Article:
Rising interest rates typically lead to a tightening of credit, which could make it harder for consumers to secure loans and mortgages. But if you’re in the market for a house right now, you may not need to be as concerned about your credit as you might imagine, according to experts.
Of course, the higher your credit score, the lower your interest rate. Credit bureau Experian reported that you typically need a minimum credit score of 620, which falls into the range of “Fair” credit — just one step above a poor score.
However, you may be able to qualify for an FHA loan with a credit score as low as 500, with 300 being the lowest FICO score possible.
Key Factors That Lenders Evaluate When You Apply for a Mortgage
Other factors come into play besides your credit score when you’re seeking to qualify for a mortgage. You can improve your standing in any of these areas and your credit score might become less important, especially if you can show that you’re working on improving your score.
1. Debt-to-Income Ratio
Lenders look at your overall debt-to-income ratio, or how much debt you carry versus how much money you bring in. Lenders look at your DTI in two regards:
- How much total debt you have compared to your overall income
- How much debt your mortgage would contribute to your DTI
Lender preferences vary, but most lenders want to see an overall DTI of 43% or less, with no more than 28% of that 43% coming from your mortgage payment, which includes principal, interest, taxes and insurance. Some states with high housing costs, however, allow a higher percentage of your debt to go toward your mortgage.
You can reduce your DTI by paying down debt or by finding additional income streams. Paying down debt will also help increase your credit score.
You can reduce your DTI (and your monthly mortgage payment) by putting more money down. A larger down payment may also contribute to mortgage approval at a lower interest rate. The more money you put down, the less risk you are to lenders.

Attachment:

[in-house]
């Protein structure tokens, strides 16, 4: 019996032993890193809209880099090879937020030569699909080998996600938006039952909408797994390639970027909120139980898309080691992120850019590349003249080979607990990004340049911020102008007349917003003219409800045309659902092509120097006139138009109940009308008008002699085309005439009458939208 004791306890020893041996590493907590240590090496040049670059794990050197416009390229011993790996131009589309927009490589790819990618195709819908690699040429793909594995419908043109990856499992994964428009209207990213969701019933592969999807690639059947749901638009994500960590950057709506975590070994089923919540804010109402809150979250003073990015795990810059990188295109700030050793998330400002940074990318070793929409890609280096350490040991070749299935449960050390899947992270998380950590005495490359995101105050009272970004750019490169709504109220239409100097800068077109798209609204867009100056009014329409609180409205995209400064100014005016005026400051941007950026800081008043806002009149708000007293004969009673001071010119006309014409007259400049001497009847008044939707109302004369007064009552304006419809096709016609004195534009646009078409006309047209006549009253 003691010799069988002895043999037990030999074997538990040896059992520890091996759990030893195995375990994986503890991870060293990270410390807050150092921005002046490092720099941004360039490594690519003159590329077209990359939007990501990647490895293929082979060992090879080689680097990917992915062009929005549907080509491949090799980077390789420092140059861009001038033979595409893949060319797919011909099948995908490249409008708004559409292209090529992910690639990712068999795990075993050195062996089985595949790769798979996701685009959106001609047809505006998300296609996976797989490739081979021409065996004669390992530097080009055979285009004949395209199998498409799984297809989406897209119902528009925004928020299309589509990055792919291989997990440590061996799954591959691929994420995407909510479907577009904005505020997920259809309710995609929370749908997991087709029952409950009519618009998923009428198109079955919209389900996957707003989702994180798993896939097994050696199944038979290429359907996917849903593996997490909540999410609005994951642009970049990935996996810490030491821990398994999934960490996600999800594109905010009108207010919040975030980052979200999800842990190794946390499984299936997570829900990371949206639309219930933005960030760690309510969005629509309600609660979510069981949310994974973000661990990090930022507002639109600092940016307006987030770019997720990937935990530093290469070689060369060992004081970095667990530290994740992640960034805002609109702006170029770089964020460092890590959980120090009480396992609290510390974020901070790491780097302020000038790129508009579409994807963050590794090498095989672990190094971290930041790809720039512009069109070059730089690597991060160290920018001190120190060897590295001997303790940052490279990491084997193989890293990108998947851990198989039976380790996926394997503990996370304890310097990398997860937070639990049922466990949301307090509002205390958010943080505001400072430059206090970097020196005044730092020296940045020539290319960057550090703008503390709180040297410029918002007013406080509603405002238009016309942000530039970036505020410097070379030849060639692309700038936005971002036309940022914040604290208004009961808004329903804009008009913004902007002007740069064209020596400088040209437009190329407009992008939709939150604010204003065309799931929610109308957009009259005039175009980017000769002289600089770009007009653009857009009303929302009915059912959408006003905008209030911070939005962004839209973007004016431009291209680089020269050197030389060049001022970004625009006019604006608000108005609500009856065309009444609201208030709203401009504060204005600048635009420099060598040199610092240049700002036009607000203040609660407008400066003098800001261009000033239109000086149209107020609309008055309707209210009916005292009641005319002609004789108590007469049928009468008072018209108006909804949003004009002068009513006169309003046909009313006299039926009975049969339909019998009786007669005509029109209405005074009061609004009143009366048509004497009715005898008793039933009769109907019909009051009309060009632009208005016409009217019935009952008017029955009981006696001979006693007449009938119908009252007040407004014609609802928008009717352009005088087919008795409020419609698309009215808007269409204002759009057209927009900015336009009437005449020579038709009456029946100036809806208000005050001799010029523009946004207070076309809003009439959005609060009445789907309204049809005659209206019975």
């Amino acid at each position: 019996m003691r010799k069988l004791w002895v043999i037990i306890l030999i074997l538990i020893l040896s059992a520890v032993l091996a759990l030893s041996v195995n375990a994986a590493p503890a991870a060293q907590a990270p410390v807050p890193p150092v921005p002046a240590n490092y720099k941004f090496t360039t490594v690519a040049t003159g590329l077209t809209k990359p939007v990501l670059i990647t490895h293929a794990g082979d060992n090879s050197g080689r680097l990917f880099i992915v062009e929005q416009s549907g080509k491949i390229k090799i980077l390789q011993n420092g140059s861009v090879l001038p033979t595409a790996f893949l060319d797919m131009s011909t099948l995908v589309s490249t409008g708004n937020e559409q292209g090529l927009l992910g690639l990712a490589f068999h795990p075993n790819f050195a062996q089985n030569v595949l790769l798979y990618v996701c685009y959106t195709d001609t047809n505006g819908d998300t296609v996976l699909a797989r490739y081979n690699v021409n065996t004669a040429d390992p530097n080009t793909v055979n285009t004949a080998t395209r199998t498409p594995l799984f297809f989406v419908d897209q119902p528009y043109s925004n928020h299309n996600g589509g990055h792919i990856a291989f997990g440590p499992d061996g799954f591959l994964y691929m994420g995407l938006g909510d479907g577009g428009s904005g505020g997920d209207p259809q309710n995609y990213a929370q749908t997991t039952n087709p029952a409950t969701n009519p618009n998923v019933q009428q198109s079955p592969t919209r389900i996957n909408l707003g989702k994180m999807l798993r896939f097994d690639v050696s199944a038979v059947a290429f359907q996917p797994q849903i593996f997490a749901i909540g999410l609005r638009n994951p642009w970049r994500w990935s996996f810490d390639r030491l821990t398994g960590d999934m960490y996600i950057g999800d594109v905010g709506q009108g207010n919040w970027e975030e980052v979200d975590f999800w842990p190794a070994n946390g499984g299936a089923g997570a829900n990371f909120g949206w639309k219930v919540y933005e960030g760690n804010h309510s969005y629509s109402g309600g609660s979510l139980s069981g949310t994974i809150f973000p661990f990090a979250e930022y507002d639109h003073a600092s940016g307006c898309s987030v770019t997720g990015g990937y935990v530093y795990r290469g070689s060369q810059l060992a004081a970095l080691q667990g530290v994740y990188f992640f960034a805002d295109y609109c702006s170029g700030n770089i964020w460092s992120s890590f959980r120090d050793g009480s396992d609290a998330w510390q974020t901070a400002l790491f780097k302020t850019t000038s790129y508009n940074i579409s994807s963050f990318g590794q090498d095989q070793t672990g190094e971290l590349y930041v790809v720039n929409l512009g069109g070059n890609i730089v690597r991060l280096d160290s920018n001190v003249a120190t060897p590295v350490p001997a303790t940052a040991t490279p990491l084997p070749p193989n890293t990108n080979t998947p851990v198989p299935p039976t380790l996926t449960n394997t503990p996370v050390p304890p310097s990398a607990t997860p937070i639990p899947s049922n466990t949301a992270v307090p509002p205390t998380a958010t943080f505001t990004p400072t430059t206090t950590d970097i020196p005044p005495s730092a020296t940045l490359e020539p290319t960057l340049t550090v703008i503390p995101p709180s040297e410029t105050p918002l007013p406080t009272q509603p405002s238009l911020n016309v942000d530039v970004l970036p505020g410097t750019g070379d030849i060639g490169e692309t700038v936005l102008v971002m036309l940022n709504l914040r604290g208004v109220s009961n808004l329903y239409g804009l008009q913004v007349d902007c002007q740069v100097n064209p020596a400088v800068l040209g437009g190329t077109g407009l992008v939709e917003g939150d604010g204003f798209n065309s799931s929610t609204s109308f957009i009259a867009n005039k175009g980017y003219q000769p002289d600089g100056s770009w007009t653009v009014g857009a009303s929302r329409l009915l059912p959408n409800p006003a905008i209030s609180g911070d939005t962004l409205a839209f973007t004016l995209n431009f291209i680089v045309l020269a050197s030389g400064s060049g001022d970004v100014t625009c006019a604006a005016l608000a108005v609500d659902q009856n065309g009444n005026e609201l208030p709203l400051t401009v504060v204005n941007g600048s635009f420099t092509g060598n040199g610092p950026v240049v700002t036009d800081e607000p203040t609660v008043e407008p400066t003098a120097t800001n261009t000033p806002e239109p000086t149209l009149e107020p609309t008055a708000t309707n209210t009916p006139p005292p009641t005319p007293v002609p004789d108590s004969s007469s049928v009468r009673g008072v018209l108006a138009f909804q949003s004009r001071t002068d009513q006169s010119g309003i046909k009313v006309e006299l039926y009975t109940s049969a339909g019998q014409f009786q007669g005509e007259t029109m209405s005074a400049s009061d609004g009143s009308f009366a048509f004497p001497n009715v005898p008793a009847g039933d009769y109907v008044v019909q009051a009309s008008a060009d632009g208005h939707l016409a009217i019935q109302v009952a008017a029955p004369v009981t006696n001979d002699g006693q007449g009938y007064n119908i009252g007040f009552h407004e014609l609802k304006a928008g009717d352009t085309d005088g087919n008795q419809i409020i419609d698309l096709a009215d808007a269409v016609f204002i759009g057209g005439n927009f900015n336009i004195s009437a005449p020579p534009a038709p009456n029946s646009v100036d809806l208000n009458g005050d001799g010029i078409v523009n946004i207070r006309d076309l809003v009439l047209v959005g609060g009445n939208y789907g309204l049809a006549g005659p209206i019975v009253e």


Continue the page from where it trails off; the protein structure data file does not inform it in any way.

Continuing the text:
2. Value of the Property
Similarly, if you can purchase a home for less than its market value, you are walking into the deal with equity. Again, this makes the mortgage less risky for lenders. In the event of a foreclosure, there is already value built into the home.
If you can purchase a home for less than its appraisal price, it might help you get a mortgage approval.
3. Steady Income
Lenders also look for a steady, long-term income stream. They will also evaluate other assets and investments, which would indicate financial stability showing that you can pay your mortgage even if you lose your job.
How To Improve Your Approval Odds
That’s not to say you will definitely get a mortgage with a credit score of 500 — or even 620. Nearly 25% of Americans under the age of 35 feel bad credit is keeping them from their dreams of homeownership. But there are steps you can take to improve your chances of a mortgage approval.
Working to pay down your credit cards and pay off other loans will not only reduce your DTI — making you more desirable to lenders — but improve your credit score.
Continue making credit card payments on time, as well, since on-time payments make up 35% — the largest percentage — of your FICO score. If you’re shopping for a mortgage, now is not the time to open new credit accounts, since that can reduce your score.
Finally, shop around to multiple lenders for your mortgage. You may have to find a lender that specializes in high-risk borrowers or apply for an FHA loan if your credit score falls below 500. But with some persistence and ingenuity, you may find that you can secure a mortgage payment that’s within your budget and achieve your dream of homeownership.
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